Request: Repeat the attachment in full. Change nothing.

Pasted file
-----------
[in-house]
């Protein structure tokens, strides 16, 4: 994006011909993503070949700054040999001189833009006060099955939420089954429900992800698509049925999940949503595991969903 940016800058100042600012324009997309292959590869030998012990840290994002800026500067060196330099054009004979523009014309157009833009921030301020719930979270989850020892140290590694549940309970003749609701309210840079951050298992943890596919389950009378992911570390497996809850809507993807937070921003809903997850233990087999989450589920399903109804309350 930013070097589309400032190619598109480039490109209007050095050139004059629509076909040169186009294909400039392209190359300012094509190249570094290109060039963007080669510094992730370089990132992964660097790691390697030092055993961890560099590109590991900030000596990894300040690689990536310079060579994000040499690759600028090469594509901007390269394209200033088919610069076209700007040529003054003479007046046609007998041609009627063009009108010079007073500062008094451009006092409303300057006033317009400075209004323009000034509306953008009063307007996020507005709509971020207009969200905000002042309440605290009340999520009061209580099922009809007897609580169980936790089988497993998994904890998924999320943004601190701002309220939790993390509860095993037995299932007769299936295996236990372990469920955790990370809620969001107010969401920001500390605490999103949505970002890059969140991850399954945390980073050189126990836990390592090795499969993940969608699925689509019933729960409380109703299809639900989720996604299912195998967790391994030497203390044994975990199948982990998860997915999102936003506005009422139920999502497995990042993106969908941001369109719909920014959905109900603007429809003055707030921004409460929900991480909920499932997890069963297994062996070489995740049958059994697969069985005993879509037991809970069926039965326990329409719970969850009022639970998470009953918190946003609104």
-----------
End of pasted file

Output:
[in-house]
């Protein structure tokens, strides 16, 4: 994006011909993503070949700054040999001189833009006060099955939420089954429900992800698509049925999940949503595991969903 940016800058100042600012324009997309292959590869030998012990840290994002800026500067060196330099054009004979523009014309157009833009921030301020719930979270989850020892140290590694549940309970003749609701309210840079951050298992943890596919389950009378992911570390497996809850809507993807937070921003809903997850233990087999989450589920399903109804309350 930013070097589309400032190619598109480039490109209007050095050139004059629509076909040169186009294909400039392209190359300012094509190249570094290109060039963007080669510094992730370089990132992964660097790691390697030092055993961890560099590109590991900030000596990894300040690689990536310079060579994000040499690759600028090469594509901007390269394209200033088919610069076209700007040529003054003479007046046609007998041609009627063009009108010079007073500062008094451009006092409303300057006033317009400075209004323009000034509306953008009063307007996020507005709509971020207009969200905000002042309440605290009340999520009061209580099922009809007897609580169980936790089988497993998994904890998924999320943004601190701002309220939790993390509860095993037995299932007769299936295996236990372990469920955790990370809620969001107010969401920001500390605490999103949505970002890059969140991850399954945390980073050189126990836990390592090795499969993940969608699925689509019933729960409380109703299809639900989720996604299912195998967790391994030497203390044994975990199948982990998860997915999102936003506005009422139920999502497995990042993106969908941001369109719909920014959905109900603007429809003055707030921004409460929900991480909920499932997890069963297994062996070489995740049958059994697969069985005993879509037991809970069926039965326990329409719970969850009022639970998470009953918190946003609104």